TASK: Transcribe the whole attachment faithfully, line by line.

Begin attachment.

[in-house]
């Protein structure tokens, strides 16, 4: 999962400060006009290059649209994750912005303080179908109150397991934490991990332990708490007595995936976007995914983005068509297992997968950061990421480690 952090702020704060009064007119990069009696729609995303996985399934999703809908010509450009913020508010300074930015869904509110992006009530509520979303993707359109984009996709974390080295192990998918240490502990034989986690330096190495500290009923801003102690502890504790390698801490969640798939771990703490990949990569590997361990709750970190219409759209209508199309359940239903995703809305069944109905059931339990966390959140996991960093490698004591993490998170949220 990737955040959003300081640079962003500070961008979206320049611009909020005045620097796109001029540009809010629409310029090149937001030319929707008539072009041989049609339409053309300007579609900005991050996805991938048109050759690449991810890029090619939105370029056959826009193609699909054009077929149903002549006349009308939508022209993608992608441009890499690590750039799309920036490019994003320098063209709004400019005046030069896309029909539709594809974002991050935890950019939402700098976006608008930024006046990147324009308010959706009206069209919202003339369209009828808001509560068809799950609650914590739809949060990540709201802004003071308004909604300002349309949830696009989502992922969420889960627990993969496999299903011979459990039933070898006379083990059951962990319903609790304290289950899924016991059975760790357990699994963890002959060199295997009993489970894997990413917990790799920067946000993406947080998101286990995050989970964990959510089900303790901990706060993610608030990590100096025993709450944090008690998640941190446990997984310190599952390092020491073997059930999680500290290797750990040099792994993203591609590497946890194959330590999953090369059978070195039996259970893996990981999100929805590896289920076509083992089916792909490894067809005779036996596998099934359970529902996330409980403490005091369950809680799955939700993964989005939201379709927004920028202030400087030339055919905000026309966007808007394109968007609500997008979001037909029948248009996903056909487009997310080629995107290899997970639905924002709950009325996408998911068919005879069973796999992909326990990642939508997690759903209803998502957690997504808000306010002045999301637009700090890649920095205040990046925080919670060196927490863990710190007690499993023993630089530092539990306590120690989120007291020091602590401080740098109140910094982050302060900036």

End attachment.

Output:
[in-house]
């Protein structure tokens, strides 16, 4: 999962400060006009290059649209994750912005303080179908109150397991934490991990332990708490007595995936976007995914983005068509297992997968950061990421480690 952090702020704060009064007119990069009696729609995303996985399934999703809908010509450009913020508010300074930015869904509110992006009530509520979303993707359109984009996709974390080295192990998918240490502990034989986690330096190495500290009923801003102690502890504790390698801490969640798939771990703490990949990569590997361990709750970190219409759209209508199309359940239903995703809305069944109905059931339990966390959140996991960093490698004591993490998170949220 990737955040959003300081640079962003500070961008979206320049611009909020005045620097796109001029540009809010629409310029090149937001030319929707008539072009041989049609339409053309300007579609900005991050996805991938048109050759690449991810890029090619939105370029056959826009193609699909054009077929149903002549006349009308939508022209993608992608441009890499690590750039799309920036490019994003320098063209709004400019005046030069896309029909539709594809974002991050935890950019939402700098976006608008930024006046990147324009308010959706009206069209919202003339369209009828808001509560068809799950609650914590739809949060990540709201802004003071308004909604300002349309949830696009989502992922969420889960627990993969496999299903011979459990039933070898006379083990059951962990319903609790304290289950899924016991059975760790357990699994963890002959060199295997009993489970894997990413917990790799920067946000993406947080998101286990995050989970964990959510089900303790901990706060993610608030990590100096025993709450944090008690998640941190446990997984310190599952390092020491073997059930999680500290290797750990040099792994993203591609590497946890194959330590999953090369059978070195039996259970893996990981999100929805590896289920076509083992089916792909490894067809005779036996596998099934359970529902996330409980403490005091369950809680799955939700993964989005939201379709927004920028202030400087030339055919905000026309966007808007394109968007609500997008979001037909029948248009996903056909487009997310080629995107290899997970639905924002709950009325996408998911068919005879069973796999992909326990990642939508997690759903209803998502957690997504808000306010002045999301637009700090890649920095205040990046925080919670060196927490863990710190007690499993023993630089530092539990306590120690989120007291020091602590401080740098109140910094982050302060900036």